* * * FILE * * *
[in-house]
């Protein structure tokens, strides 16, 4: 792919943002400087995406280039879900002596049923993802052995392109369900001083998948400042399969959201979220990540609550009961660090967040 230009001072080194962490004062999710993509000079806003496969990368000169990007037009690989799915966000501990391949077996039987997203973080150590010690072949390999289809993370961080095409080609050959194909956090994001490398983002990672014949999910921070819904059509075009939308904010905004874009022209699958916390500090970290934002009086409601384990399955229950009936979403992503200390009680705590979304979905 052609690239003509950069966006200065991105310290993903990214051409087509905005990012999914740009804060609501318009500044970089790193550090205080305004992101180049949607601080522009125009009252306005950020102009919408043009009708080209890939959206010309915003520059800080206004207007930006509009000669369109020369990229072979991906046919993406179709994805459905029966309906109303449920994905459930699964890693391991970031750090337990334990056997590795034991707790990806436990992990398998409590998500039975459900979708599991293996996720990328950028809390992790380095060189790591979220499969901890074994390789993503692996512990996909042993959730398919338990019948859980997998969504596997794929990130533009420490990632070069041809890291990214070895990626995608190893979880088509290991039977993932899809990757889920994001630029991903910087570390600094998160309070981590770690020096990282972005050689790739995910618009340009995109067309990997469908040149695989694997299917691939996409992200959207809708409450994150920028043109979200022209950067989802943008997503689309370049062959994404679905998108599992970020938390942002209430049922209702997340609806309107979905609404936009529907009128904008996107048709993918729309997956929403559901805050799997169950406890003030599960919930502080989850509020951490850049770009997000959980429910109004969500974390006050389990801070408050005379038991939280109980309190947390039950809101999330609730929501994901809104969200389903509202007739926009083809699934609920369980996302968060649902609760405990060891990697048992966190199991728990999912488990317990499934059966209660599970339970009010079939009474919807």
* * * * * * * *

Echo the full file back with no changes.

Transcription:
[in-house]
């Protein structure tokens, strides 16, 4: 792919943002400087995406280039879900002596049923993802052995392109369900001083998948400042399969959201979220990540609550009961660090967040 230009001072080194962490004062999710993509000079806003496969990368000169990007037009690989799915966000501990391949077996039987997203973080150590010690072949390999289809993370961080095409080609050959194909956090994001490398983002990672014949999910921070819904059509075009939308904010905004874009022209699958916390500090970290934002009086409601384990399955229950009936979403992503200390009680705590979304979905 052609690239003509950069966006200065991105310290993903990214051409087509905005990012999914740009804060609501318009500044970089790193550090205080305004992101180049949607601080522009125009009252306005950020102009919408043009009708080209890939959206010309915003520059800080206004207007930006509009000669369109020369990229072979991906046919993406179709994805459905029966309906109303449920994905459930699964890693391991970031750090337990334990056997590795034991707790990806436990992990398998409590998500039975459900979708599991293996996720990328950028809390992790380095060189790591979220499969901890074994390789993503692996512990996909042993959730398919338990019948859980997998969504596997794929990130533009420490990632070069041809890291990214070895990626995608190893979880088509290991039977993932899809990757889920994001630029991903910087570390600094998160309070981590770690020096990282972005050689790739995910618009340009995109067309990997469908040149695989694997299917691939996409992200959207809708409450994150920028043109979200022209950067989802943008997503689309370049062959994404679905998108599992970020938390942002209430049922209702997340609806309107979905609404936009529907009128904008996107048709993918729309997956929403559901805050799997169950406890003030599960919930502080989850509020951490850049770009997000959980429910109004969500974390006050389990801070408050005379038991939280109980309190947390039950809101999330609730929501994901809104969200389903509202007739926009083809699934609920369980996302968060649902609760405990060891990697048992966190199991728990999912488990317990499934059966209660599970339970009010079939009474919807």